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This article was published 18/6/2018 (1033 days ago), so information in it may no longer be current.
While some Winnipeggers have been outraged over emergency room closures and changes, the residents of Cross Lake have been waiting for the construction of a 24-hour health complex for more than two decades.
Located more than 530 kilometres north of Winnipeg, Cross Lake is home to about 9,000 people. Residents need to travel to either Winnipeg or Thompson to receive most medical services, including blood work, dialysis and to give birth.
Many take the bus to Winnipeg — a 15-hour ride. There are about five medevacs that leave the community daily, costing as much as $10,000 per flight. That adds up to more than $18 million annually. Depending on the reason for the trip, the provincial or federal government picks up the tab.
Chief Cathy Merrick has had enough.
"I was on council when I declared a state of emergency in terms of the health of our people in 2006," she said. "Twelve years later, we’re here… and it’s still going to be a state of emergency until we have our facility."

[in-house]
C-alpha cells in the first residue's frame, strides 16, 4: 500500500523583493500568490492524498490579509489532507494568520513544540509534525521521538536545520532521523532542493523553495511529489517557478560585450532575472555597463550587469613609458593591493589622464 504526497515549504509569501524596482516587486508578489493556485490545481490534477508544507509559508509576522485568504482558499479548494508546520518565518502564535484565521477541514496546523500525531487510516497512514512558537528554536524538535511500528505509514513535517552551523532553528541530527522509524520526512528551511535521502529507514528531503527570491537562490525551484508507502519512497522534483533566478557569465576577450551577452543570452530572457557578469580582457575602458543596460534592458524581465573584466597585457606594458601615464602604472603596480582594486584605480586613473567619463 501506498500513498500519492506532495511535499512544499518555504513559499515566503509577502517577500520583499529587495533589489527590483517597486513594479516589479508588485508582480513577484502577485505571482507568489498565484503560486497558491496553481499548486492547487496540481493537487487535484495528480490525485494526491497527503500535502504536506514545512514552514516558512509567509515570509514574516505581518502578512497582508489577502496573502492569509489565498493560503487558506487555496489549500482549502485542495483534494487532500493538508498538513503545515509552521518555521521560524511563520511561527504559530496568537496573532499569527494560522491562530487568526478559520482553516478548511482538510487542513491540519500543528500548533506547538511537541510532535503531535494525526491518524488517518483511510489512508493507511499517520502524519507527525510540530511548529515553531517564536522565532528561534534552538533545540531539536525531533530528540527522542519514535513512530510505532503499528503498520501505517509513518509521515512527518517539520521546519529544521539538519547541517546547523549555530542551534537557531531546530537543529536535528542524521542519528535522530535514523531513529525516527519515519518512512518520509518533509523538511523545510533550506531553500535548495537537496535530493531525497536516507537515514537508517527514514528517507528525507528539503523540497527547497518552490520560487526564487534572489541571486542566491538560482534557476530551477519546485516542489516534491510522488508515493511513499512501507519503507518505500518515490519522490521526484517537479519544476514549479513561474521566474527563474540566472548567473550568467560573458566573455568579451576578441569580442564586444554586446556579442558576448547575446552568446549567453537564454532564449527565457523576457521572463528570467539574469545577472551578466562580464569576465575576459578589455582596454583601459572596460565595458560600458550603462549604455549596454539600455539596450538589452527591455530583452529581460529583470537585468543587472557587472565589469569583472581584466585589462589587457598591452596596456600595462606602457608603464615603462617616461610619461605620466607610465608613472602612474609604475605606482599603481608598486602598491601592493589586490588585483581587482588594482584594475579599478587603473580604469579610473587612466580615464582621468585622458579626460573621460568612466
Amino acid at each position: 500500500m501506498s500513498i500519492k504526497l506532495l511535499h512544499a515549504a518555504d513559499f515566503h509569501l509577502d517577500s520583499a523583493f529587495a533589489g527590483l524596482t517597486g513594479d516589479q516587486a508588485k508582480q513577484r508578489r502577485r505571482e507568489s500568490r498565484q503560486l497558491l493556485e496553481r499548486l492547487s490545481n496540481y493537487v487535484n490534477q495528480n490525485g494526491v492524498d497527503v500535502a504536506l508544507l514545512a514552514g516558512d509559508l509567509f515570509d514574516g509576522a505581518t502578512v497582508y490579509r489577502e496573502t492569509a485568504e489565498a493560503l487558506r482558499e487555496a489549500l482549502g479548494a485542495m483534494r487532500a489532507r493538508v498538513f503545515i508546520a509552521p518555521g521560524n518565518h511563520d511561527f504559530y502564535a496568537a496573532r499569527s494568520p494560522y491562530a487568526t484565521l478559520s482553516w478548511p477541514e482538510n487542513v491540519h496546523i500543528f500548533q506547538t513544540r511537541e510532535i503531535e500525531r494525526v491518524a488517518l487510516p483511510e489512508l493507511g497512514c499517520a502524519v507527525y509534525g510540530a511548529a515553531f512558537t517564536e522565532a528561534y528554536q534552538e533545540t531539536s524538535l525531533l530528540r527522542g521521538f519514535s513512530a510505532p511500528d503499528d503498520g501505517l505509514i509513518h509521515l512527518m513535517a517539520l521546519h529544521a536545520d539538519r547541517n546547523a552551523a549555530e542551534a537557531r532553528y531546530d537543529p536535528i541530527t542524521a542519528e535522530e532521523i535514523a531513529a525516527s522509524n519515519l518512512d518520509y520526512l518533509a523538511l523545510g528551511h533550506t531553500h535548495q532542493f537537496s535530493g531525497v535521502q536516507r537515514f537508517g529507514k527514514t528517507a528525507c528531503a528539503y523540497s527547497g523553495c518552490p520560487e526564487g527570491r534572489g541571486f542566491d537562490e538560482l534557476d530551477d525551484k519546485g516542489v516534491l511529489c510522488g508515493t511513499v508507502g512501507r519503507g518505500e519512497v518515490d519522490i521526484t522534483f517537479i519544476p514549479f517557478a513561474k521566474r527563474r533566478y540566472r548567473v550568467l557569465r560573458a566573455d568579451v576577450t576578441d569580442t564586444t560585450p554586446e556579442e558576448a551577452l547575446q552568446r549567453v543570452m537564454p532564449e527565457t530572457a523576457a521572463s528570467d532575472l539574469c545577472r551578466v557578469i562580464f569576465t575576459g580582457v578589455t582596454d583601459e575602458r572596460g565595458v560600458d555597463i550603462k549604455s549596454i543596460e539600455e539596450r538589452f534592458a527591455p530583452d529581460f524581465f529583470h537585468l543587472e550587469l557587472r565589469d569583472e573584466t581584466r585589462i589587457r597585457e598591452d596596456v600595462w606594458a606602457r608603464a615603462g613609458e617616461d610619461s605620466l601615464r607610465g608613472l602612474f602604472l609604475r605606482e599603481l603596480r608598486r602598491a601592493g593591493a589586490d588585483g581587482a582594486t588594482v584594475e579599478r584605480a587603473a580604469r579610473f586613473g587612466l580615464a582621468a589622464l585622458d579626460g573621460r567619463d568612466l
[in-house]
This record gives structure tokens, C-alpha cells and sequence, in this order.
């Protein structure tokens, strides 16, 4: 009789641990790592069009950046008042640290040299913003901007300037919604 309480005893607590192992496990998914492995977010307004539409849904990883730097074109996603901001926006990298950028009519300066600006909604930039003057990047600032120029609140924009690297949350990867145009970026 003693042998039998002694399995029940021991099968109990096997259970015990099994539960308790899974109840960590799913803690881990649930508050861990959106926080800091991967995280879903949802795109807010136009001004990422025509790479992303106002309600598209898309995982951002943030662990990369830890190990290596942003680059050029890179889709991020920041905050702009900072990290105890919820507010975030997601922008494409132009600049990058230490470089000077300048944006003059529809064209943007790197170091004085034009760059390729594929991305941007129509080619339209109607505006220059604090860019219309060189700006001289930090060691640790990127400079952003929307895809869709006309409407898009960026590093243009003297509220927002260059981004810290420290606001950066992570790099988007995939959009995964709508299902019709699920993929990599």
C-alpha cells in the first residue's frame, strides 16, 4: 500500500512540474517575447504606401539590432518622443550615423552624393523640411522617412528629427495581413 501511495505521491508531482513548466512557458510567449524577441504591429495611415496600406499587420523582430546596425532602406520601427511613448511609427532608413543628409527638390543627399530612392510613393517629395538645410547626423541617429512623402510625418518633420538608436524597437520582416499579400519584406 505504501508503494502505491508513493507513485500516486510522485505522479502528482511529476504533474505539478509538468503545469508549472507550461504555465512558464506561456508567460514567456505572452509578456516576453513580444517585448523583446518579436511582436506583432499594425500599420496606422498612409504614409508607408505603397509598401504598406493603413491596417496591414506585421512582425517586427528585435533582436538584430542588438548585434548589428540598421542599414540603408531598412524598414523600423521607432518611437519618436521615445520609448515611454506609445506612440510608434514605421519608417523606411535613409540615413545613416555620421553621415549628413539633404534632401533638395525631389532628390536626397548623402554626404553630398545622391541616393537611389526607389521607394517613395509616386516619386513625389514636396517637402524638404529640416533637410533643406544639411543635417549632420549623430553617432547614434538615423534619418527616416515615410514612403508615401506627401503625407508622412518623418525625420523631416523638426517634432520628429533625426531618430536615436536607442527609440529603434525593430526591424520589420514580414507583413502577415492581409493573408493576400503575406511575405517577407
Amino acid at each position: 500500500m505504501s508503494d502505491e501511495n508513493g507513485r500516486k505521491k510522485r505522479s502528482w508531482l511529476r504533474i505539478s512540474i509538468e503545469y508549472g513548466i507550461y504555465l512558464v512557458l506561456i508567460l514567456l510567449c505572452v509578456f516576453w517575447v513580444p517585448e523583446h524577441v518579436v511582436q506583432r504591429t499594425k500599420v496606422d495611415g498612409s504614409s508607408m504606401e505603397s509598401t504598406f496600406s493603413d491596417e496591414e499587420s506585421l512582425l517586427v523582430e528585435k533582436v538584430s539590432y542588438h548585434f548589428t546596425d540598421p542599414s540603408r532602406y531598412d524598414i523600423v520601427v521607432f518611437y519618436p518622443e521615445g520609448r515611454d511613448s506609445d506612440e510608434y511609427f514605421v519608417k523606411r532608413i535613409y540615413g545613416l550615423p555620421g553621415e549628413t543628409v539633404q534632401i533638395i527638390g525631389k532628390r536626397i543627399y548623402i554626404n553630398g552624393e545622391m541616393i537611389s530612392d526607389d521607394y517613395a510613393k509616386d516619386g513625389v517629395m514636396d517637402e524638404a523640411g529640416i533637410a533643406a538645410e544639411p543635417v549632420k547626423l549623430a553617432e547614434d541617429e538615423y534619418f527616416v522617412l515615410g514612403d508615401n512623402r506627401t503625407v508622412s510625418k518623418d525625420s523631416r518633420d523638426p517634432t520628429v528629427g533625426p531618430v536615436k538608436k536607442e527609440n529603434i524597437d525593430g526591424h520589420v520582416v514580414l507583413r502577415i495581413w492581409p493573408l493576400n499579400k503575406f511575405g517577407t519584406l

Merrick said she doesn't understand why the province pays the huge cost of Lifeflight air ambulances, but hasn't agreed to chip in for the health complex. In 2016-17, the province spent $6.7 million on the Lifeflight program provincewide.
She and band councillor Donnie McKay went to the legislature last week hoping to meet with Health Minister Kelvin Goertzen to discuss provincial funding for phase two of Cross Lake’s planned health complex. The amount of funding they would request hasn’t been determined.
In July 2016, then-federal health minister Jane Philpott (who is now the minister of Indigenous services) travelled to Cross Lake to announce $40 million in support. Canada’s contribution has since been upgraded to $55 million for phase one.